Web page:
Daily Archives: April 26, 2005

Seed Thought: Page 43

I wonder why it is that the folks over at 43 Things picked the number 43. Could it be related to my favorite David Crosby song?

Page 43

Look around again
It’s the same old circle
You see, it’s got to be –
It says right here on page forty three …
That you should grab a hold of it
Else you’ll find
It’s passed you by

Rainbows all around
Can you find the silver and gold –
it’ll make you old
The river can be hot or cold …
And you should dive right into it
Else you’ll find
It’s passed you by

Pass it around one more time
I think I’ll have a swallow of wine –
life is fine
Even with the ups and downs …
And you should have a sip of it
Else you’ll find
It’s passed you by

— David Crosby, Stay Straight Music

David Crosby, in the liner notes for the CSN boxed set, says about his song “Page 43”:

It’s about the mythical instruction booklet to life that we all wish we had and don’t. An optimistic song nonetheless.

While I agree that the song does present an optimistic outlook on life, particularly if you adhere to the “Be Here Now” philosophy as espoused most popularly by Ram Dass (a.k.a. Richard Alpert), I think that far too many people on this earth feel that their particular “instruction book” is somehow applicable to a wide range of individuals with which they have little, if anything, in common except their humanity and the natural milieu upon which their lives are dependent and inter-related with (which in fact is quite a lot, when placed into perspective against their cultural and societal differences). In any case, it is my philosophy that each person must write their own guidebook, and that “book” must be by default more a memoir than a practical “how to” reference. You can investigate and evaluate the memoirs of others, hoping for a bit of insight into some of your commonalities, but, as they say, the Divine is in the details, and there’s where it’s always necessary to stray from the recipe. Then, too, Mark Twain commented once that if you truly want to describe a person so that another would recognize them without question, you cannot paint them using only their good points as a reference. The individuality of humankind is determined by its flaws, the aberrations from the norm that make us each unique.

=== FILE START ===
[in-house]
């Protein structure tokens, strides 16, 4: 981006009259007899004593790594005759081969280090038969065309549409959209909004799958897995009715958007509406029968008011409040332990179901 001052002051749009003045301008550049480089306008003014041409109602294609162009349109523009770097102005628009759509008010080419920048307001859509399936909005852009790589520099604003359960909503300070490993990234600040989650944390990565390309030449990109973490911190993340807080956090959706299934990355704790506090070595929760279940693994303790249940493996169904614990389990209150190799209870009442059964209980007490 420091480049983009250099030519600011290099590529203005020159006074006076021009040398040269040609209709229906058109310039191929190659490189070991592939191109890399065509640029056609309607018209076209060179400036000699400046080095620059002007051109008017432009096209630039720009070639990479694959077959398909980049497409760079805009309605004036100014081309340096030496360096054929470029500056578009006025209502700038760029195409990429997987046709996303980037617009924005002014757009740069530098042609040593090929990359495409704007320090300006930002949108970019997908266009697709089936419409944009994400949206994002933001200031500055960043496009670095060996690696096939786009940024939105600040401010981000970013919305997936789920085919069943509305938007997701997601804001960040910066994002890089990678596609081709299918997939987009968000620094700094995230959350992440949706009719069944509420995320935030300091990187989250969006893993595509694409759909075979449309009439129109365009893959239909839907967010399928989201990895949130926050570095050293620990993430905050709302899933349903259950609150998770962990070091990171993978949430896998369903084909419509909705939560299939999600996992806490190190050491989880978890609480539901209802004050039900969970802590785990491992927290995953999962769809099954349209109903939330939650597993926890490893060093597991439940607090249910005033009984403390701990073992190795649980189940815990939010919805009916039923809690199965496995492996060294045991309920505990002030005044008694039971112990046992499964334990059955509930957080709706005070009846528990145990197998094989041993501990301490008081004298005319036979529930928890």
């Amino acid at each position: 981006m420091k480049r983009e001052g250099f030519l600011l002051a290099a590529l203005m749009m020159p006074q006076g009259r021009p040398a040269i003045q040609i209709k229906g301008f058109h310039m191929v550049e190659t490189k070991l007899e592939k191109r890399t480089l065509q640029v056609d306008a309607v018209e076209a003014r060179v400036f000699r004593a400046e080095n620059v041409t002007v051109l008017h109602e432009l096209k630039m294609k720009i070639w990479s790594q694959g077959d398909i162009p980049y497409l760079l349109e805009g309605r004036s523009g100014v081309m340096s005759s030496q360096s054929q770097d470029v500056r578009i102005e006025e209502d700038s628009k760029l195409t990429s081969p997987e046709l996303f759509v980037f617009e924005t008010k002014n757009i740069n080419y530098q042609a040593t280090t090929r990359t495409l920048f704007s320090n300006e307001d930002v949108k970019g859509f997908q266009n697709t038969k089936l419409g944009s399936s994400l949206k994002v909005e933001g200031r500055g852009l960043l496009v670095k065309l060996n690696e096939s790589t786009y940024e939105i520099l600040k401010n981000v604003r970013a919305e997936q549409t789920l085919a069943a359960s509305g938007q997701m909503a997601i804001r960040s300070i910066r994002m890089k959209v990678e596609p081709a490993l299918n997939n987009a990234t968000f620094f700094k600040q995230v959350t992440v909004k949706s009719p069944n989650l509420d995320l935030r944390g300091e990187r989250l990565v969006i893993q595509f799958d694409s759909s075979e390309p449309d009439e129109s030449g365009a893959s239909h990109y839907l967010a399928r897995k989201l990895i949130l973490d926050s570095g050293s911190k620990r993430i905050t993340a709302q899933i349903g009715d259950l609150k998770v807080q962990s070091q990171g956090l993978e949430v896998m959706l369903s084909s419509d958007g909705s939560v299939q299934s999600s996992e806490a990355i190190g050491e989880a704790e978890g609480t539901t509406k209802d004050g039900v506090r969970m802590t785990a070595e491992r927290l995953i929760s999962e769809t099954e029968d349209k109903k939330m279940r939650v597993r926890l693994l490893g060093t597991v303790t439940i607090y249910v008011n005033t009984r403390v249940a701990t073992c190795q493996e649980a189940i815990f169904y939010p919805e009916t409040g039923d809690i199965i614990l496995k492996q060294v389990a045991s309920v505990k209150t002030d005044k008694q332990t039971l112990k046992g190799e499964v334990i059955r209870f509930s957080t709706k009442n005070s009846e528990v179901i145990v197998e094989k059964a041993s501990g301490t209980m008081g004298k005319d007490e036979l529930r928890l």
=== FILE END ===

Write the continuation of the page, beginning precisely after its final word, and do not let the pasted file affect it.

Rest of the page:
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I Want to Tell You Something

I want to tell you something
in a few short locking lines;
you may find the concept shocking,
or reject it, but that’s fine.

You may not think it a poem,
for it doesn’t show a thing;
it does not just throw out pictures
like a TV set with springs.

It employs some form and function
(precepts you may not embrace),
and provides no shallow unction
or catharsis, on its face.

There will be no critics fawning
on its radical design,
its unorthodox construction
or bold use of the sublime.

It will never make a journal,
never win a poet’s prize;
it is far too straight and simple
and wears no arty disguise.

You may not think it a poem,
if you trust your teachers’ rules,
or judge it by its reception
from most modern writing schools.

I want to tell you something;
that’s my sole intent and aim.
Whether you accept the message
or not, to me it’s the same.

For I do not write for your sake,
to mesh neatly with your truth;
that you out of hand reject it,
without thinking, is my proof.

I want to tell you something,
but if you choose not to hear
it doesn’t really matter
for it’s only art, my dear.

It is not a revolution,
nor a glimpse of the divine;
not a new proposed solution
for the trouble of these times.

It is not some tortured pretext
by which I excuse my rage;
just a small and rusted latchkey
that I’ve used on my own cage.

I want to tell you something:
if you read between the lines
you’ll find I’ve communicated
more than these few words of mine.

26 APR 2005

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